Bible Study Worksheet – February 12, 2017



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Victoria Fellowship Church
International & Interdenominational
Bible Study Worksheet – February 12, 2017
Theme: Building Blocks for Godly Living

Topic: Godly Motives

Text:  Matthew 6:1-18 

Key Verse:   Matthew 6:1: “Be careful not to practice your righteousness in front of others to be seen by them. If you do, you will have no reward from your Father in heaven.” (NIV)

INTRODUCTION

Last Sunday we learnt how “True Love” would make us love the most unlovable and forgive those that have hurt us. We acknowledged the challenge this brings to our natural instincts, and how it is only by the grace God gives that we can be that way. Our learning from that study include the following:

  1. The principle of “turning the other cheek” is about giving those that hurt us a second chance. If we have turned hostile to someone because they hurt us, we need to rethink. God gave us several chances before we submitted to the lordship of Jesus Christ. He expects us to do same to others.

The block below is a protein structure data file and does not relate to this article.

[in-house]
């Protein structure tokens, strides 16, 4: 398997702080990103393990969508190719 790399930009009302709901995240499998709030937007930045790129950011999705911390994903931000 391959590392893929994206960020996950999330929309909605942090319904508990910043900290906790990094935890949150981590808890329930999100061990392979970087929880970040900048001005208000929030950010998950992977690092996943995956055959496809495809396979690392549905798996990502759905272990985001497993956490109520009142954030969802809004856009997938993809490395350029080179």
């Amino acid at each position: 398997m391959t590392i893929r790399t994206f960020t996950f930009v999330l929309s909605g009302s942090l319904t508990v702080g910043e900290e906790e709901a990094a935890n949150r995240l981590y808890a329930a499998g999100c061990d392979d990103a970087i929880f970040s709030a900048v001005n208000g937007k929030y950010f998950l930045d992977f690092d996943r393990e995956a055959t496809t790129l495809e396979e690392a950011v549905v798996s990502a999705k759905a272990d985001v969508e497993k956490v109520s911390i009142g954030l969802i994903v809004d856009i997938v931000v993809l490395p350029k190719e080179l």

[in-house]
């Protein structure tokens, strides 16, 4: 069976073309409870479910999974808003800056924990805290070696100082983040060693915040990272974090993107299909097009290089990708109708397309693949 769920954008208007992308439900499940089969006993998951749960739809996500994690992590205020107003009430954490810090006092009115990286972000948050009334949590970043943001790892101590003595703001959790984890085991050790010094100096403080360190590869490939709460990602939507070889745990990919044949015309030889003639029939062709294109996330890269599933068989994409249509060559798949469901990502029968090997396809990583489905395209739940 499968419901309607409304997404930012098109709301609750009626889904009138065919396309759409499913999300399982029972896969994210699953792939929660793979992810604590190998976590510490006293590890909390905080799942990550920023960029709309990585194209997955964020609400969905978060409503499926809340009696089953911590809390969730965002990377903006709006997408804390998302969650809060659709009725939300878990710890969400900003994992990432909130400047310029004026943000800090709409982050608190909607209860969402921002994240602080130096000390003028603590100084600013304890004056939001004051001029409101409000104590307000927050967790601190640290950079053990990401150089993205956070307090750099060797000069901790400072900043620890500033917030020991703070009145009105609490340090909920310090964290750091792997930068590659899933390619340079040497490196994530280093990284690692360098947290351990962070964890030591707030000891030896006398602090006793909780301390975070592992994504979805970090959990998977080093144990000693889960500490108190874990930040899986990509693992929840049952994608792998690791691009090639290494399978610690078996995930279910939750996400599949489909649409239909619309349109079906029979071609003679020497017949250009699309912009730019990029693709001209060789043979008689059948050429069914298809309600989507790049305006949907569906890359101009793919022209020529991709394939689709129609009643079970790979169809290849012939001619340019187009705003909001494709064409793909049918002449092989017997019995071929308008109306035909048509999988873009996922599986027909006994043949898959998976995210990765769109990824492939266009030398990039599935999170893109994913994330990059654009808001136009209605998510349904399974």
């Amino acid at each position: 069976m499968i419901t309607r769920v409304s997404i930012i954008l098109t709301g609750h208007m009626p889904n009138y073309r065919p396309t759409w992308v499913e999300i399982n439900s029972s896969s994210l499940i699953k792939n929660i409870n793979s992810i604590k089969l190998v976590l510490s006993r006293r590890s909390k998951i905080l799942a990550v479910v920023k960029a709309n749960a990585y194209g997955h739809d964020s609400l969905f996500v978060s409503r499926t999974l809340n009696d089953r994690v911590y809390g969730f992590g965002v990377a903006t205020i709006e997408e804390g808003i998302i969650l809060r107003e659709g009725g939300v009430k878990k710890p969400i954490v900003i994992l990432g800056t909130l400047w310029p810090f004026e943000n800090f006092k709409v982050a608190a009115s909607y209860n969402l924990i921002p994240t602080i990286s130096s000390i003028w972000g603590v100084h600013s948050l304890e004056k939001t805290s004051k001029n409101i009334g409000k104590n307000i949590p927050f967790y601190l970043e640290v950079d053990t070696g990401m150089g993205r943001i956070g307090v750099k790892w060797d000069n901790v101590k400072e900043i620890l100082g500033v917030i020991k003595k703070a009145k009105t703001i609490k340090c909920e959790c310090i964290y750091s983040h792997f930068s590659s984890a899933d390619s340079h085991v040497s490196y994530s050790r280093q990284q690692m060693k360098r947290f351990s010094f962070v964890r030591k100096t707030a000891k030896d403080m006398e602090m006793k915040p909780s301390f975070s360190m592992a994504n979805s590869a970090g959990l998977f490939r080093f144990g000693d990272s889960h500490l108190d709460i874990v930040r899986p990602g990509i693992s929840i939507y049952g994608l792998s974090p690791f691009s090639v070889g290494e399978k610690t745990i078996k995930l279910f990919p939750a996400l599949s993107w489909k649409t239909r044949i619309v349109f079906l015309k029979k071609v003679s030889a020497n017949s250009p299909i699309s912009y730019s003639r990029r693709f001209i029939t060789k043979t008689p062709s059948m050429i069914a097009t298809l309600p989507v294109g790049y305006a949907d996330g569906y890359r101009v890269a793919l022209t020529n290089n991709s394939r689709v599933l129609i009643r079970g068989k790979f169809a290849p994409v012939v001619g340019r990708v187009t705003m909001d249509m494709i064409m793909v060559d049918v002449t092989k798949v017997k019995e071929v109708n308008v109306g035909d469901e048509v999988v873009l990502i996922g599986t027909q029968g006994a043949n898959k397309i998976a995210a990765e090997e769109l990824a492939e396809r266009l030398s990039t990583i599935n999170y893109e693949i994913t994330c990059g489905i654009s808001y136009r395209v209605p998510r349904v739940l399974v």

2. Many have come to know Christ in response to the love of those who should ordinarily not love them – those they have hurt. However, God does not promise that our loving acts will always be met with a positive response. Ours is to do what God commands, regardless of the response of others
  3. The command to forgive relates to personal relationship and does not apply to the law enforcement and legal institutions which God has instituted for the protection of victims of wrongdoers who are determined to frustrate avenues for peaceful resolutions.
  4. God is not impressed by a grudging forgiveness – a so-called forgiveness that is granted to avoid a sense of guilt. God wants our forgiveness of others to be a product of our love for them, a nd to be reflected in our subsequent relationship with them.

This Sunday, we will be doing some soul-searching as we discuss what “Godly Motives” means. This is not just about whether we do things that bring applause or commendation from others, but the real, unspoken reasons we do them. Our learning from the study should include the following: